To believe such a thing in ancient times was considered heretical. After all, almost all old religion positioned the Earth as the center of the universe, at least metaphorically if not physically. But the more we learned about the universe, the more we learned the fact that we are not at the center of the universe, the perhaps painful fact that we are not special. A frightening fact indeed.

In 2006, the Cassini spacecraft took a picture where Saturn eclipsed the Sun. There was a little dot in one area. At first you might think it is just one of Saturn’s moons, or perhaps a stray asteroid. Surely that can’t be anything we call special, right?

That dot turns out to be the Earth entire.

Now, on to the second rule.

The Anthropic Principle

Only those universes with the conditions to have life would be observed by such life from within. Therefore, given that we are observing our own universe from within, our universe must have sufficient conditions for life. That is to say, just for having life, our universe is not special.

With a multiverse, there may be billions, trillions, and possibly even infinitely many universes. Even if only a tiny fraction of universes support life, the anthropic principle shows that given we can observe our own universe, we are automatically in that tiny fraction.

After all, if our universe could not support life, then we cannot exist within it. So, there would be nobody in that universe to realize it cannot support life. Someone who has studied conditional probability should be able to understand this. While the chance that a universe supports life might only be 0.01% (i.e., our universe is “fine-tuned”), the chance that our universe supports life is 100% regardless, because we are already here to make the observation in the first place.

The anthropic principle says that our universe is not special, while the cosmological principle says that Earth is not special within the universe. As humans, we cannot afford to satisfy ourselves with Earth, merely one of the billions of billions of rocks in the universe. Rather, it is imperative to explore the universe and understand its mysteries.

The Daily Stumble #1: Slow Time

I’m starting a series where I take the 5th Stumble of the day and write a blog post about it. Why the 5th one? I don’t know, why not?

Today’s 5th stumble is: 20 Things that Are Way Better in Slow Motion – [link], from the site BuzzFeed.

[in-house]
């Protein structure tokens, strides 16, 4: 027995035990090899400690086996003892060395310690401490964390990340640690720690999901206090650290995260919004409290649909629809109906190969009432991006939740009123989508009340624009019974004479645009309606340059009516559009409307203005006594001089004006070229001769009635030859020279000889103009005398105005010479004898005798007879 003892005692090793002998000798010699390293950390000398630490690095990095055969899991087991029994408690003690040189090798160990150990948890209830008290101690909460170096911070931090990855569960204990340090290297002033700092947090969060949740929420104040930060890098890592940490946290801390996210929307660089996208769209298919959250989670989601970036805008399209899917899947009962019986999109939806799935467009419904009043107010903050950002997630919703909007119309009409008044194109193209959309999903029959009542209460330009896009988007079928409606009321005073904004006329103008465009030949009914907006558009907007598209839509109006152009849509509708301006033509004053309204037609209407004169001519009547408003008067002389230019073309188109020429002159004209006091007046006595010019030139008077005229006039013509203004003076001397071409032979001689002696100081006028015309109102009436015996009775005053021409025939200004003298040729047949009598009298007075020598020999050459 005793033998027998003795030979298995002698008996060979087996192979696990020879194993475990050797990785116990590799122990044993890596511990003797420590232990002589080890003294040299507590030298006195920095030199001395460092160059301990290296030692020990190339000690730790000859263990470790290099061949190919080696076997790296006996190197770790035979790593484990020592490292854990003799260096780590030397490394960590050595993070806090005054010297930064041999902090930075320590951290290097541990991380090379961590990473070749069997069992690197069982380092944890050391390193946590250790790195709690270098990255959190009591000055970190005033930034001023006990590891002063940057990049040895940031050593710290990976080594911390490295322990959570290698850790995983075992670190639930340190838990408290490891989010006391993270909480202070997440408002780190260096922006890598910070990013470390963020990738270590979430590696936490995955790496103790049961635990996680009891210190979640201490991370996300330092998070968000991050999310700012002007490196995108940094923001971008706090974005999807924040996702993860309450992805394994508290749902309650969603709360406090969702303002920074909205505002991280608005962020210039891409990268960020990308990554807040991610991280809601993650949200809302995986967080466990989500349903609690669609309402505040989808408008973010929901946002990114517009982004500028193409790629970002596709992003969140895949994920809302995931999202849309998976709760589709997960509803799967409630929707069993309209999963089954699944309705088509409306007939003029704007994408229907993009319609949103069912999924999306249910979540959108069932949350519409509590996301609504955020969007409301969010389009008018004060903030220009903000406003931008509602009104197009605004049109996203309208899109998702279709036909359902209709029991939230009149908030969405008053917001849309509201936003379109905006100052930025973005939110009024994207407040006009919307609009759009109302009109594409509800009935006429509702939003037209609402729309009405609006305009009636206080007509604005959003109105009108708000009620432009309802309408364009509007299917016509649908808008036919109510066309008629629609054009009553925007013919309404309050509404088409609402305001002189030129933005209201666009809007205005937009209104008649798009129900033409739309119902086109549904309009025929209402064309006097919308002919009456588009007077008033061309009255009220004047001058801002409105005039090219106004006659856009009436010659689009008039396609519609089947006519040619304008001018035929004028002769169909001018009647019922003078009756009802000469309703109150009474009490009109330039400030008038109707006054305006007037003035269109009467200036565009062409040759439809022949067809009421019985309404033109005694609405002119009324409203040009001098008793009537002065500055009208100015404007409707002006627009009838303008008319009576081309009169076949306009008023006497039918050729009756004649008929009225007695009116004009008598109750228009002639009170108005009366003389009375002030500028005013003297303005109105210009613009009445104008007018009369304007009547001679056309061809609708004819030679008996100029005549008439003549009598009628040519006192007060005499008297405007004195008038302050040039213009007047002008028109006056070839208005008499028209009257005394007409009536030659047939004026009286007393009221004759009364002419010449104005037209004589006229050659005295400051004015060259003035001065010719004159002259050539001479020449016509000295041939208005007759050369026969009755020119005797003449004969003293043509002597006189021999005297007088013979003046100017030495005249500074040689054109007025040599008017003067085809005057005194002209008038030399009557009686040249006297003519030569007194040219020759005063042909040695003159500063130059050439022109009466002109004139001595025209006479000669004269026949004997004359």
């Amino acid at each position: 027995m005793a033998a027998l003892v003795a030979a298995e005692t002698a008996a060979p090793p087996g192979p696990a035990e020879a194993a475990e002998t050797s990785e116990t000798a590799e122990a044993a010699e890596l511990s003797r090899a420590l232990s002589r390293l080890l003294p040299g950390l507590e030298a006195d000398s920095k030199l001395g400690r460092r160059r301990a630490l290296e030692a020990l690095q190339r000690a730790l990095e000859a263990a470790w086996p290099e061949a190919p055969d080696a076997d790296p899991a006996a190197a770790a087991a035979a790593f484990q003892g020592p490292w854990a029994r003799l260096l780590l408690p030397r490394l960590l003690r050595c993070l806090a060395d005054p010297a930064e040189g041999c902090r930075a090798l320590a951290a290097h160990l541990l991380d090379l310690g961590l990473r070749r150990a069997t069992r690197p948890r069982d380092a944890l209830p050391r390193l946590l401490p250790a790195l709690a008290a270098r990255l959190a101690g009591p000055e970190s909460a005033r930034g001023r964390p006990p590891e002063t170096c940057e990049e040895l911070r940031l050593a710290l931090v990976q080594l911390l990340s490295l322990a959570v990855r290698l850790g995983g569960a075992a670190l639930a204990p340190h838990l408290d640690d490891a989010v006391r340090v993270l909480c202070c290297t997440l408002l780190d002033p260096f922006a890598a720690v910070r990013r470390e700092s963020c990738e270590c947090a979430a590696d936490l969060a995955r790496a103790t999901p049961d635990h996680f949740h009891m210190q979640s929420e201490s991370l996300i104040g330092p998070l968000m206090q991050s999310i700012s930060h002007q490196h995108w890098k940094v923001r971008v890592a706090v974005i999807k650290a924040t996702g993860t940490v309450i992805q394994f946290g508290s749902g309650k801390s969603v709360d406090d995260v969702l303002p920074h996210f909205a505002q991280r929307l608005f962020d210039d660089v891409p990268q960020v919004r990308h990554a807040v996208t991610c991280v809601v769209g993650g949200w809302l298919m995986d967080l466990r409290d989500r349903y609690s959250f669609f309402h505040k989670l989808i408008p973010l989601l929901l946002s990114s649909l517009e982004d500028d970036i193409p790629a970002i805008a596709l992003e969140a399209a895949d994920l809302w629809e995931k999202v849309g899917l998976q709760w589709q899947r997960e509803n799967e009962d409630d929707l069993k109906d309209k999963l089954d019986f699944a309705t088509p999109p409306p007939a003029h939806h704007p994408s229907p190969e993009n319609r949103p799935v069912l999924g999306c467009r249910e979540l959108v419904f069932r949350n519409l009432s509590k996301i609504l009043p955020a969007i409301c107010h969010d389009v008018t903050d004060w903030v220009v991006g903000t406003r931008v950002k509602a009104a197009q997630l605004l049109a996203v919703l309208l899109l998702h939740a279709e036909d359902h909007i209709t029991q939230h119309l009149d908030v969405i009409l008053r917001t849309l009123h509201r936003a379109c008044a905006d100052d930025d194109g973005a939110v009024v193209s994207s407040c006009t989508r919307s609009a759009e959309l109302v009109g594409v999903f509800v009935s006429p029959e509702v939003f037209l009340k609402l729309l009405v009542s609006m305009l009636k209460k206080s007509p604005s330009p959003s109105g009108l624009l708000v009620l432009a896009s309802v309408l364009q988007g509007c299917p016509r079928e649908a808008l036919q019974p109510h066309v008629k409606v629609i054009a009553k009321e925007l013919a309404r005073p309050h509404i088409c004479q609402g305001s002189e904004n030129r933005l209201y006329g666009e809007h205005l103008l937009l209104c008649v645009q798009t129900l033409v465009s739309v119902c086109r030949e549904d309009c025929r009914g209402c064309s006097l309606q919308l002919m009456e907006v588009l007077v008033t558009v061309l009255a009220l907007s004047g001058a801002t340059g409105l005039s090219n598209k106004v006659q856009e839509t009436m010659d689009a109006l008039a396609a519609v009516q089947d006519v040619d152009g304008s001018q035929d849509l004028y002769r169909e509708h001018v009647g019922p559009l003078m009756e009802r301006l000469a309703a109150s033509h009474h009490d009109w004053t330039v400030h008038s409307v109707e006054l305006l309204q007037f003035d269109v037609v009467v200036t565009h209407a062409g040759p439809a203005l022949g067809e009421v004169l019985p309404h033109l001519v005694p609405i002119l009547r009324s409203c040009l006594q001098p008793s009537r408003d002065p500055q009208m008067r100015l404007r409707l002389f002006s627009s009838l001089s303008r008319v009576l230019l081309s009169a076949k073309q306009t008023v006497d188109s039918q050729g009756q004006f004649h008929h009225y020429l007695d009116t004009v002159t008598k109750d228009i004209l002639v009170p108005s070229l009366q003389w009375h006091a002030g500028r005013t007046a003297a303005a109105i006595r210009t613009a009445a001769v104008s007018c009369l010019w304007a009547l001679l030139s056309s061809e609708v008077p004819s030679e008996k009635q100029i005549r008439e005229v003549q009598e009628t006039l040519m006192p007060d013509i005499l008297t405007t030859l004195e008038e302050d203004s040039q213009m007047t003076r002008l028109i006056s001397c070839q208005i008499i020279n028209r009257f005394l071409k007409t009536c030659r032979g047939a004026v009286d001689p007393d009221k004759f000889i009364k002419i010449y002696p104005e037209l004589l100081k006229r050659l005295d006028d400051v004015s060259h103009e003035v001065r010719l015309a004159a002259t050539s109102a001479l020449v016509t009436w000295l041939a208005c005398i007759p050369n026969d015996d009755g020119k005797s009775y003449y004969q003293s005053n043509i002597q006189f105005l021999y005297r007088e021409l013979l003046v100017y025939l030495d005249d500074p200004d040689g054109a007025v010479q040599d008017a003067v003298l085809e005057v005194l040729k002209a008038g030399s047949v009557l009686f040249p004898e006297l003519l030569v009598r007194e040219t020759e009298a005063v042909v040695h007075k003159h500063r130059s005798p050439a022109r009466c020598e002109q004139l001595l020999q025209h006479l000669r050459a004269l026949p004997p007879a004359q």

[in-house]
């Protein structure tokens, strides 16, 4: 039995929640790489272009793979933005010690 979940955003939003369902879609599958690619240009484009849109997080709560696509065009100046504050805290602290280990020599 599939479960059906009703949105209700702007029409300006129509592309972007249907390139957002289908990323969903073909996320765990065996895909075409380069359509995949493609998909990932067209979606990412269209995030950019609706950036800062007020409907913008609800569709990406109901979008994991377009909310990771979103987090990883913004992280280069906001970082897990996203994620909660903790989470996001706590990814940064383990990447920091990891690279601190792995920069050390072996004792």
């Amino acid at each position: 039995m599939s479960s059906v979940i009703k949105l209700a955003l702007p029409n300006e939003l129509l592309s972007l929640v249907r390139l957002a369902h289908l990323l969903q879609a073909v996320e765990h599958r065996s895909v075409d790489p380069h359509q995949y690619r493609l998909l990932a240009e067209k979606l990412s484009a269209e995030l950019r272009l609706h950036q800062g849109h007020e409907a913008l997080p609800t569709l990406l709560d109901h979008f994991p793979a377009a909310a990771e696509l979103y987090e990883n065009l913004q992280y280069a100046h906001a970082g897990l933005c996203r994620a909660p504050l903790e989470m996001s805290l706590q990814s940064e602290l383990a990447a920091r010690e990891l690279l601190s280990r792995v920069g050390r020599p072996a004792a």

Note: I’m going to take a screenshot of every page I stumble for this series, just in case the link breaks in the future. This way, someone reading my blog can still see what I am referring to.

This random stumble is very coincidental, considering my last blog post was about Light in Slow Motion. What are the chances?

Anyways, the site itself has a variety of interesting events happening in slow motion: the popping of popcorn, the impact of a bullet, the lighting of a match, and the hitting of a drum. But the most epic one on this site is definitely the lightning strike:

That just looks insane. When we look at things in slow motion, we see shapes and patterns that are otherwise never observe. We discover physical phenomena that seem impossible to our natural human-time intuition.

At this scale, things happen at time scales so short that that particles zap in and out of existence in billionths of a second. In just a blink of an eye, entire universes of particles have appeared and disappeared, entire realities created and destroyed.

Of course, even one billionth of a second is an eternity compared to events that are predicted to have occurred at the onset of the Big Bang. Such events occurred at 10^-34 of a second, or 0.0000000000000000000000000000000001 second.

It is indeed interesting to watch man-made objects such as bullets and golf balls in slow motion. But it is far more fascinating to watch nature, whether it is lightning, atomic collisions, and even light itself, move in slow time.

The list for The Daily Stumble series is found here.